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The Dodgers are going to be just fine

Finally getting over .500 for the first time this season, the Dodgers look to be past the worst part of 2018.

Colorado Rockies v Los Angeles Dodgers Photo by Sean M. Haffey/Getty Images

At times this season, the Los Angeles Dodgers have looked completely lost.

After their sixth straight loss on May 16th, the Dodgers’ record was 16-26. This marked the first time they have been at least 10 games under .500 since June 21, 2013, a span of nearly five years. For what it is worth, the 2013 Dodgers got hot, winning 42 of 54 games in July and August to win the division by 11.5 games. The 2018 Dodgers seem to be ready to ride a similar wave.

Since falling to 16-26, the Dodgers are 16-5, doubling their win total and jumping above .500 for the first time this season. That is easily the best record in the National League during this stretch (it is tied for the MLB lead with the Mariners), and their +49 run differential during this time backs up the dominant record with dominant play.

After being as many as nine games back of the NL West division lead, the Dodgers are just 1.5 out, as their hot streak has coincided with more down-to-earth play from the division foes, the Diamondbacks and Rockies.

For a team that was as many as 55 games above .500 last year in a pennant-clinching season, this road was not expected of them to begin 2018. But the Dodgers are going to be just fine, and I am going to hold with my pre-season prediction and say that they will end up as the National League West champions.

Amazingly, the Dodgers are playing this well with 10 players on the disabled list. Chase Utley, Tom Koehler, Rich Hill, Corey Seager, Dennis Santana, Tony Cingrani, Kenta Maeda, Clayton Kershaw, Hyun-jin Ryu and Julio Urias are all currently on the ten or 60-day disabled list. Those aren’t just role players, either. They’ve got their arguably two most talented players — Seager and Kershaw — all out with injuries. Seager, in particular, will not return this season after undergoing Tommy John surgery.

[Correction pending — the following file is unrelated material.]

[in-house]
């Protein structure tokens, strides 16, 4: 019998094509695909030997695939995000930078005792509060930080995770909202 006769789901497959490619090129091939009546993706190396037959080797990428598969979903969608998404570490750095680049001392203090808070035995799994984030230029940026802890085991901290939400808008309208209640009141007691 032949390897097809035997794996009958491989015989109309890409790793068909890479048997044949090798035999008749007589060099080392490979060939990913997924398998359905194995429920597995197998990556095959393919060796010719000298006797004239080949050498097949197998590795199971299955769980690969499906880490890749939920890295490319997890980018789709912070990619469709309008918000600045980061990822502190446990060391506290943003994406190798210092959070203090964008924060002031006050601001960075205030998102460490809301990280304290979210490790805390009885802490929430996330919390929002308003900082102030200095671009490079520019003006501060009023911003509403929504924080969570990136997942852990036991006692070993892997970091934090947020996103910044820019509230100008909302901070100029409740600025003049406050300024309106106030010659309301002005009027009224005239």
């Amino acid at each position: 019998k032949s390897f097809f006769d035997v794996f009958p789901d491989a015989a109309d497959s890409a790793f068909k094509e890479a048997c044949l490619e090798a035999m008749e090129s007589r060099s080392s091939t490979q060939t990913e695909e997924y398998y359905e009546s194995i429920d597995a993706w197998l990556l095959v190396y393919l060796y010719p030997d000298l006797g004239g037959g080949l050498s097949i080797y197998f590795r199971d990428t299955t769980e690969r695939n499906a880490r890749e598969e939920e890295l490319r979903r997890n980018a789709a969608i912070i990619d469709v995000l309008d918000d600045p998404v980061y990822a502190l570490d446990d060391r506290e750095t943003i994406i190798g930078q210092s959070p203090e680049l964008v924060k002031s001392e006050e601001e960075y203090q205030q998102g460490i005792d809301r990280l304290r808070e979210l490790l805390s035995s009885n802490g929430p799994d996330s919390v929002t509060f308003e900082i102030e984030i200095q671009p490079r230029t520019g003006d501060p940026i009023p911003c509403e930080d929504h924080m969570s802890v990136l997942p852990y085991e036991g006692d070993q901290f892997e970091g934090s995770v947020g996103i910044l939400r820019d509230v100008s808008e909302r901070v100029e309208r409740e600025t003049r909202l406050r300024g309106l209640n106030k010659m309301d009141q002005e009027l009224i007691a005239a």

How have the Dodgers played so well with all this talent recovering from injury?

The answer, believe it or not, starts with a former Dodgers superstar who is in the midst of the second-best offensive season of his career. Matt Kemp, who finished second in the 2011 NL MVP voting and has not played for the Dodgers in four years, is keeping the team afloat. Seriously.

Kemp, who was worth just 1.4 fWAR in his three year hiatus from the Chavez Ravine, has already been worth 2.0 fWAR this season. He’s slashing .347/.377/.582 in 212 plate appearances. His ten home runs put him on a 31-home run pace assuming 650 plate appearances. The defense, too, has not rated out as bad as it was during those three years. Matt Kemp, who was acquired this past offseason in a salary dump trade with Atlanta, has been more than a valuable asset to the team here in the first half.

All of that said, Kemp’s production probably is not sustainable. His .408 BABIP will certainly fall over the course of the year, but if the Dodgers get lucky, Justin Turner will begin to heat up as Kemp cools off. Turner, who has dealt with his share of injuries this season, has a .668 OPS to begin the year alongside a .254 BABIP.

It is not just Kemp that is leading this team. Yasmani Grandal, Cody Bellinger, Chris Taylor, Joc Pederson and Yasiel Puig are all posting above-league-average numbers in the lineup.

And then there’s Max Muncy, who I can assure you have never heard of (if you’re not a Dodgers or Athletics fan). He’s slugged ten home runs in his first 144 plate appearances this season. Muncy, who was, at best, a reserve in Oakland, has been a revelation for Los Angeles. Over the last 30 days, Muncy has slashed .300/.400/.675 and has been the ninth-most valuable position player in baseball with 1.5 fWAR.

Who knows how sustainable this is? He does have a couple of things going for him. First, he walks, and he walks enough to continue to get on base even when the hits aren’t falling. Second, he does a good job of limiting soft contact. Among hitters with 140 or more plate appearances, Muncy’s soft-hit rate of 13.8 percent ranks as the 51st-lowest in the Majors, putting him in the top-21 percent of the league. That doesn’t make him an absolute master at the skill of limiting soft contact, but it is certainly something that is fueling this breakout.

The Dodgers’ pitching, too, has somehow managed to pick up the slack even with the injuries. As of right now, the team really only has three starters: Alex Wood, Walker Buehler and Ross Stripling. Stripling has only started out of necessity, as he had already been converted to a full-time reliever. Even still, those three have been brilliant. Dodgers’ starting pitchers over the last 30 days rank 8th in the Major Leagues in fWAR. Their bullpen isn’t far behind at 8th.

After having read all of this, it is a shocker to me that the Dodgers have been this competitive. The team has shown more resiliency this season than just about any other team in baseball. Just wait until all of their most positive contributors return from the disabled list; this team has the ability and talent to make a run, and grinding out these tough two months are adding a level of mental toughness that otherwise would not have been created.

The Dodgers are just fine.

Devan Fink is a Featured Writer for Beyond The Box Score. You can follow him on Twitter @DevanFink.